Syrian Dictator Bashar Al-Assad Digs in for a Fight to the Death
Even with rebel armies closing in, Syrian President Bashar al-Assad is showing no hint of a willingness to cede power, raising the prospect of a long, bloody and potentially calamitous final chapter to the country’s civil war, U.S. officials and Middle East experts say.
As his troops battle rebels in Aleppo and other key cities, Assad has rejected new entreaties to accept exile for himself and his family and has repeatedly expressed confidence that loyalist forces will prevail, the officials and analysts said.
His public and private comments suggest that Assad is preparing to follow the example of Libyan leader Moammar Gaddafi, staking his life on his regime’s survival. A growing consensus in Washington and in Middle East capitals now holds that Assad — a man once viewed as a moderate capable of reform — will be forced from power only by death or capture.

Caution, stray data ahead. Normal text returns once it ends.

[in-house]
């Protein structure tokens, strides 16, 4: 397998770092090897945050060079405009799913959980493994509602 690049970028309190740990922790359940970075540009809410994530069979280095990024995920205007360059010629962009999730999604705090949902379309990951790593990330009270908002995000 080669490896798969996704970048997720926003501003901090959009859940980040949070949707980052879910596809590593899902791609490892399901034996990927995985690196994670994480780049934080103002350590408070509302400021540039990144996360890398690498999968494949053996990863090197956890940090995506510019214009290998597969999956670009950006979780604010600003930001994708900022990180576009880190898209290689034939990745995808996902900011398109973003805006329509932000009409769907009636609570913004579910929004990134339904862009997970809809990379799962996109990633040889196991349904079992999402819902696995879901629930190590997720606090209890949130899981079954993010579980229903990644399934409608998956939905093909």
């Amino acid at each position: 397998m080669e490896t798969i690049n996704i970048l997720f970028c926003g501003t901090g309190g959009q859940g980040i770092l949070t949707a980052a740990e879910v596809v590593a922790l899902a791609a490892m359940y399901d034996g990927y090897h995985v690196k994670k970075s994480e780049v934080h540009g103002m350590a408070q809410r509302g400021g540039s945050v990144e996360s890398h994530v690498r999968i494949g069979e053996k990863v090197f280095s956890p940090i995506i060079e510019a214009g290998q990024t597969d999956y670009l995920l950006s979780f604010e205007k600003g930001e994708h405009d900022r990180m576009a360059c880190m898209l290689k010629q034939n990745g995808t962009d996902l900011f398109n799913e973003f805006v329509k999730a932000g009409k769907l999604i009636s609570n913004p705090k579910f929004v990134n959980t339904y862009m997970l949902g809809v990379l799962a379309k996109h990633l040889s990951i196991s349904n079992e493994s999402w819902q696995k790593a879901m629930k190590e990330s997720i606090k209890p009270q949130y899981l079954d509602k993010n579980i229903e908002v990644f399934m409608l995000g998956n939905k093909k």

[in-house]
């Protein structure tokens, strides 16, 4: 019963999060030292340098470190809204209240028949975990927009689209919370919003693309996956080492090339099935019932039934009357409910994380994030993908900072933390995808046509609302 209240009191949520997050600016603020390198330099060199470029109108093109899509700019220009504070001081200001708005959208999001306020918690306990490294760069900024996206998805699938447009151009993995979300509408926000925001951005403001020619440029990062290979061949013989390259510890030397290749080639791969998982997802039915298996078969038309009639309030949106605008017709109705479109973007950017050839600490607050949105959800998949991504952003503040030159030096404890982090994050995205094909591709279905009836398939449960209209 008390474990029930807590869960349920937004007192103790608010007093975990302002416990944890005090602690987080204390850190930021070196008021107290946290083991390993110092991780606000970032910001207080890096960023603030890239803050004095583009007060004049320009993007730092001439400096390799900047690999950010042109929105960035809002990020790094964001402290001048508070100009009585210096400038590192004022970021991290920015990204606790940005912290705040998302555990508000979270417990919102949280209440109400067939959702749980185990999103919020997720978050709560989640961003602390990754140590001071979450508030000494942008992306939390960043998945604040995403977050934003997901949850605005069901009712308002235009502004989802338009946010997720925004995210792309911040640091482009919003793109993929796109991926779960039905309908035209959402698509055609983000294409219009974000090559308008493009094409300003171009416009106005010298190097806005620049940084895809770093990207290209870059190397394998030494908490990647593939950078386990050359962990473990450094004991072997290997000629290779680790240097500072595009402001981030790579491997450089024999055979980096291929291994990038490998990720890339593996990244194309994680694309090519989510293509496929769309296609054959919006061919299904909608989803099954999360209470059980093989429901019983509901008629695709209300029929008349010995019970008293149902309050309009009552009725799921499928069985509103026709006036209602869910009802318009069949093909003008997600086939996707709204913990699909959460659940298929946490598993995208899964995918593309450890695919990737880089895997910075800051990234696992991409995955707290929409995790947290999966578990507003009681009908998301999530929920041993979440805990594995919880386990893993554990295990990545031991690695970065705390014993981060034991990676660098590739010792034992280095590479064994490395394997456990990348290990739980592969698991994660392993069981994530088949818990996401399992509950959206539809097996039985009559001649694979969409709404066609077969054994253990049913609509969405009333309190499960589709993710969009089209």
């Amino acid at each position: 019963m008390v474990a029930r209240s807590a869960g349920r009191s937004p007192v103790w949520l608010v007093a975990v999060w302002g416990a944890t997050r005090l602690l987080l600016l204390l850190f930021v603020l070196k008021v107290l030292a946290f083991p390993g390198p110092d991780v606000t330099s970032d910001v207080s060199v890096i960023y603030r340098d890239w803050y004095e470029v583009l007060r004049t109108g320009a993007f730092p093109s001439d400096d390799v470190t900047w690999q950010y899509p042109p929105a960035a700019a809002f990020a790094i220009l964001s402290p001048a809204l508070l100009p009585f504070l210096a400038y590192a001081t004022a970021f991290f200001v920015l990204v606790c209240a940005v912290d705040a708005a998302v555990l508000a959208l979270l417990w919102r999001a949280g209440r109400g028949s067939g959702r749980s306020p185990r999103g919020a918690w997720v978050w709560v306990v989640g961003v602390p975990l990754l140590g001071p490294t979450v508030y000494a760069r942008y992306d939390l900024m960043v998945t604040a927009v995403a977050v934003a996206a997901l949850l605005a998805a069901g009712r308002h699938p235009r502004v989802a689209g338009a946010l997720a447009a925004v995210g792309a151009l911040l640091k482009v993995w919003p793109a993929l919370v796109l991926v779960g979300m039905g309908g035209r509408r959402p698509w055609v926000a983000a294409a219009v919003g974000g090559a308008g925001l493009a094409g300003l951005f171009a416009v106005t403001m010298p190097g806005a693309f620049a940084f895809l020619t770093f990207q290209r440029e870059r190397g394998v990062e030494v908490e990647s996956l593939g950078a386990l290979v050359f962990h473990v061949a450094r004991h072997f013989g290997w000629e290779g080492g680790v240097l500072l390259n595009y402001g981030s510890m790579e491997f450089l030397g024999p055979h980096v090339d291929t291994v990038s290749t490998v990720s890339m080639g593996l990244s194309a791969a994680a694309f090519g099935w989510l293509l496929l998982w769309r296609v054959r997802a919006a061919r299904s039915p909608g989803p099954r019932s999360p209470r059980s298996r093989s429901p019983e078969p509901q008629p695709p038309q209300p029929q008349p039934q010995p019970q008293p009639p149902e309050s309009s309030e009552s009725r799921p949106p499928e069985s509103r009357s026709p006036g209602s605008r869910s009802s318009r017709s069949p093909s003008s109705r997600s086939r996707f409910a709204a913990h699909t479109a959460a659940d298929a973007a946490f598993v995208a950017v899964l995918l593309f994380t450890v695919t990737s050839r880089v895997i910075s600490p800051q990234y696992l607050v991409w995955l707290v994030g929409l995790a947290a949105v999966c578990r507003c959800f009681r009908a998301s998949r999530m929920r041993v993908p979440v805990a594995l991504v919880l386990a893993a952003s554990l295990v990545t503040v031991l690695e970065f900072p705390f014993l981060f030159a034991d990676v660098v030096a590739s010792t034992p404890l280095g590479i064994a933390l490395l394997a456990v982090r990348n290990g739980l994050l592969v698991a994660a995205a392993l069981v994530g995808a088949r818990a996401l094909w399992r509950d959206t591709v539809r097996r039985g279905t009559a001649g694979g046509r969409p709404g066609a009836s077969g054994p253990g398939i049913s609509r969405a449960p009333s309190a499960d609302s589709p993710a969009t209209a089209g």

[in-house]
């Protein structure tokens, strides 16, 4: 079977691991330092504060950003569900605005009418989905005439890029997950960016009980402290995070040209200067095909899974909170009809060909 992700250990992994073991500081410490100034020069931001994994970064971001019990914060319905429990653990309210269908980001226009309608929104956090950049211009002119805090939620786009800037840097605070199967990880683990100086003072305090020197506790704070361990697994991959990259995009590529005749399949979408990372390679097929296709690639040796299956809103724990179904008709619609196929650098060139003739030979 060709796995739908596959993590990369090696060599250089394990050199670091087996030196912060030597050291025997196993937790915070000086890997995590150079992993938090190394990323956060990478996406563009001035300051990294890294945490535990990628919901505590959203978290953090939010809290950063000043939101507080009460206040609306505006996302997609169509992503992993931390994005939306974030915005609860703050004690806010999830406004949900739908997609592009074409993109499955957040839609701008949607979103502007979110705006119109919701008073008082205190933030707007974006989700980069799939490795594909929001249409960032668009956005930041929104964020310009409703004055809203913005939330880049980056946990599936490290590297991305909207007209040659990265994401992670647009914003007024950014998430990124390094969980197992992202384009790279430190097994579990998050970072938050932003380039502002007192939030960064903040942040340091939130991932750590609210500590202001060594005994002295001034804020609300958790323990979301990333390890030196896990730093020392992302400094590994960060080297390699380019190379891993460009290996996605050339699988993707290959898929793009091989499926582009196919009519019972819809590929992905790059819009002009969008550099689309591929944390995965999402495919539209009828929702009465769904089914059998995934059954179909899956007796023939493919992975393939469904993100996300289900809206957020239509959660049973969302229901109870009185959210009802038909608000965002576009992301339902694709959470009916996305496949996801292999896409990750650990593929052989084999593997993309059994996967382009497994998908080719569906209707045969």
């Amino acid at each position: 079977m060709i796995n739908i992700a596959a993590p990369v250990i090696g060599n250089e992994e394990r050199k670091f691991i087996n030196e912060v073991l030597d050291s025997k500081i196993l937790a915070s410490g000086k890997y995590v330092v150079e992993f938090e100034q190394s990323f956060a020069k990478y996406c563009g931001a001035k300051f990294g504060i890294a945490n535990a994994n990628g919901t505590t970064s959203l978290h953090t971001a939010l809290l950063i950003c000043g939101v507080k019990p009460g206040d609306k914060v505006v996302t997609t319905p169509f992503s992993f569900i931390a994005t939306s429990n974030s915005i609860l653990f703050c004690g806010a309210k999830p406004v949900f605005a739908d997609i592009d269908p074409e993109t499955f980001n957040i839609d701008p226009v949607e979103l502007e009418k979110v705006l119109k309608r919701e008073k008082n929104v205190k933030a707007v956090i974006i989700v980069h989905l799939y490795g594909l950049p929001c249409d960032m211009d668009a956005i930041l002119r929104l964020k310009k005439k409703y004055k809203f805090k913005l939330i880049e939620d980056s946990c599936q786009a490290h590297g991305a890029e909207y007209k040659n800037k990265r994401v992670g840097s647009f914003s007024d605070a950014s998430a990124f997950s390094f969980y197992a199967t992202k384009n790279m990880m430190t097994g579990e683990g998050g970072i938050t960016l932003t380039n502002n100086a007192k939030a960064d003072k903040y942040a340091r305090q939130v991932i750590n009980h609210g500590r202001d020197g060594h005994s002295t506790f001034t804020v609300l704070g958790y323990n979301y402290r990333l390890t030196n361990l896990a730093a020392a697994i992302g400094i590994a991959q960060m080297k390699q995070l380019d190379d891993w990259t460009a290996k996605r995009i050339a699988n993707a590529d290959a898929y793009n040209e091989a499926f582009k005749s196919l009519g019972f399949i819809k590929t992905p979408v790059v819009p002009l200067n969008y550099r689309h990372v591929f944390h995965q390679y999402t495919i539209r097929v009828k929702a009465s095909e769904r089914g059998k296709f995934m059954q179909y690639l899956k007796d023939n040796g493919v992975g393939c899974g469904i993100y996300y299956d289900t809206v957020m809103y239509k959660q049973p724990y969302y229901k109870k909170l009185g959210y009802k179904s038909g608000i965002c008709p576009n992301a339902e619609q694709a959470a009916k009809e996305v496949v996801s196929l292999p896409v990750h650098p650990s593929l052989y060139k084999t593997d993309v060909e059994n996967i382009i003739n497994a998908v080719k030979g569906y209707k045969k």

“There will not be any negotiations,” said Jeffrey White, a former senior Middle East analyst for the Pentagon’s Defense Intelligence Agency. “He will go down fighting, and he will probably do it in Damascus.”
Senior U.S. analysts who have studied Assad’s recent public appearances described him as increasingly divorced from reality. While they said Assad is neither stupid nor cowardly, he appears to have bought into his own rhetoric, perceiving himself to be the savior of his ethnic clan, the Alawites, as well as the embodiment of the Syrian state. He also appears unfazed by his pariah status, they say.
“Assad is a self-righteous, conspiracy-minded dictator who’s given no indication so far he’s prepared to go quietly into the night,” said a U.S. official with access to intelligence from inside Syria who spoke on the condition of anonymity because of the sensitivity of the assessment. “As with many strongmen before him, Assad’s hubris is leading him into some bad decision making.”